So in this one game, we see at least two plays where Mahomes had to rush a throw through no fault of the offensive line.

Even more worrisome are the deep drops Mahomes is taking. Early in 2019, we saw this a lot — but it got better over the season.

As we see on this play, Mahomes seems to be returning to his comfort zone: drifting backward because he can trust his arm to make up for the deep drop.

But constantly dropping 10 or more yards behind the line puts stress on the offensive tackles, forcing them to block a lot of ground. Even then, Mahomes still shows a tendency to drift laterally to escape these deep drops — rather than just sliding up into the pocket.

The coach

Sometimes what looks like pressure from an offensive line failure is actually the fault of the play itself.

Against the Raiders, the Chiefs ran six play-action bootlegs like this one — with no one (or only a tight end) blocking on the roll out side —and also ran two traditional play-action roll out plays (with an attempted block) and two sprint-out plays. Only two of these plays had positive results; more often than not, they made Mahomes operate under pressure.

Finally: the offensive line

These examples aren’t intended to argue the offensive line is without blame — or to say others are equally responsible for the quality of the pass protection. I’ve shown these only to demonstrate that not every play resulting in pressure is a direct result of poor offensive line play. But it has played a role, too.

Outside of Erving, the offensive line’s biggest problem has been their inability to counter defensive line stunts.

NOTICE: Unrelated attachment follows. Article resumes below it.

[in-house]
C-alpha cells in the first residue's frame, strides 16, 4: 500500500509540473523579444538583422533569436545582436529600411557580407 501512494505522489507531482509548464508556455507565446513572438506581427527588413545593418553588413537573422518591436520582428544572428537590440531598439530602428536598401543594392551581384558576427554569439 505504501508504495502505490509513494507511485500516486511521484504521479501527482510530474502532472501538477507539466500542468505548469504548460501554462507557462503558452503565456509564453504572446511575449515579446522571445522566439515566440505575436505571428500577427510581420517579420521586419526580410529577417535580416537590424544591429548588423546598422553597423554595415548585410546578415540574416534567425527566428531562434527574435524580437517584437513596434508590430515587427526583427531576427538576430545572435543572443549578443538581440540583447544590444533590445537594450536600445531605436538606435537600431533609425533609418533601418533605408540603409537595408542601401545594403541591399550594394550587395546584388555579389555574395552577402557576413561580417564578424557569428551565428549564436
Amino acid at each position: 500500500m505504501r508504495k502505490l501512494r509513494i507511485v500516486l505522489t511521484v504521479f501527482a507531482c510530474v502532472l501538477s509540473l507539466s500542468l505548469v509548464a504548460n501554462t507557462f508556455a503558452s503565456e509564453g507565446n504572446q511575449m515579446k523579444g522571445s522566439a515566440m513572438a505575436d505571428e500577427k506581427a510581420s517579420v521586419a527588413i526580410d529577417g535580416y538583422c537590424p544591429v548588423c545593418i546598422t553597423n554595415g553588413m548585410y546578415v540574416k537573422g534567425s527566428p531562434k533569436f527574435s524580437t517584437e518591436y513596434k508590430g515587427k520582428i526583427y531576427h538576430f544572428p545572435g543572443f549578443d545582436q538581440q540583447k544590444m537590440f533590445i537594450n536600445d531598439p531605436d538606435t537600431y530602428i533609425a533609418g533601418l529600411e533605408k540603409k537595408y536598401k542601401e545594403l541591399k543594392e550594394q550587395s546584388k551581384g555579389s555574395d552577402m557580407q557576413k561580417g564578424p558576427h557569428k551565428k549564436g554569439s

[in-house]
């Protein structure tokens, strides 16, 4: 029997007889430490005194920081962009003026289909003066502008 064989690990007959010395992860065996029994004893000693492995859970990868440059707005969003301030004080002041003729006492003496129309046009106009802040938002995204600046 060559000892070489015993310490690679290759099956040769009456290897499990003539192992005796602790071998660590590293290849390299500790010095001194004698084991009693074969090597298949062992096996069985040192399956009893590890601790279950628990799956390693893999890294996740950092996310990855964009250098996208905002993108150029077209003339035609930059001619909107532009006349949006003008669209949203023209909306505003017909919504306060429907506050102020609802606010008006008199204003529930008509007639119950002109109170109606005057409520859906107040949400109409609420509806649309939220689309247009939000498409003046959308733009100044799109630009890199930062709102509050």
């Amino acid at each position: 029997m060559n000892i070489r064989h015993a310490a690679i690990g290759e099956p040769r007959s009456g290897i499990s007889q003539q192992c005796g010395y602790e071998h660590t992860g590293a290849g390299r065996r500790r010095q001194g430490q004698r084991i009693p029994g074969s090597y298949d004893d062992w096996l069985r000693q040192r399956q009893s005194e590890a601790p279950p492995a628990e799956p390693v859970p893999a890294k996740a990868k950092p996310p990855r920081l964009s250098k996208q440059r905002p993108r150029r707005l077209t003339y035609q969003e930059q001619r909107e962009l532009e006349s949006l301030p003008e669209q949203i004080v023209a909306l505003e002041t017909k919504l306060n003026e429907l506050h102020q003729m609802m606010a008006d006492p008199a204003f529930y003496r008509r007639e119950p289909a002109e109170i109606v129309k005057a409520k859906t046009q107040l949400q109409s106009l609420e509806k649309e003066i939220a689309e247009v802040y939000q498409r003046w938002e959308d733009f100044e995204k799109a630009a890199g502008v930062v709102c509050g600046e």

On this play, the Chiefs have a combination protection called with Big on Big (man protection) on the left and a slide (or gap) protection called on the right.

The Raiders do a good job attacking the front side of the play — the man protection — with a spear stunt. With Fisher and Andrew Wylie on different levels, there is no chance to pass off the rushers to each other; Fisher and the defensive end prevent Wylie from chasing his man — and because Fisher is driven backward and inside, the defensive tackle doesn’t have a big arc to run around.

On the back side of the play — the gap protection — center Austin Reiter does a good job getting depth — and is even with Laurent Duvernay-Tardif to protect an inside move. Unfortunately, the right guard’s second and third step get zero width in his pass set — and he leaves his outside shoulder soft.

Mitchell Schwartz also kind of gives up on the play; while he may be thinking the ball is already out, it’s only been a tiny bit over three seconds. He’s blocking for the outside gap, but when the defensive end loops around, he should be helping Duvernay-Tardif.

On this slant, Mahomes is able to get the ball to Travis Kelce — but you can see that if one of the first reads isn’t a short pass, it could have ended badly.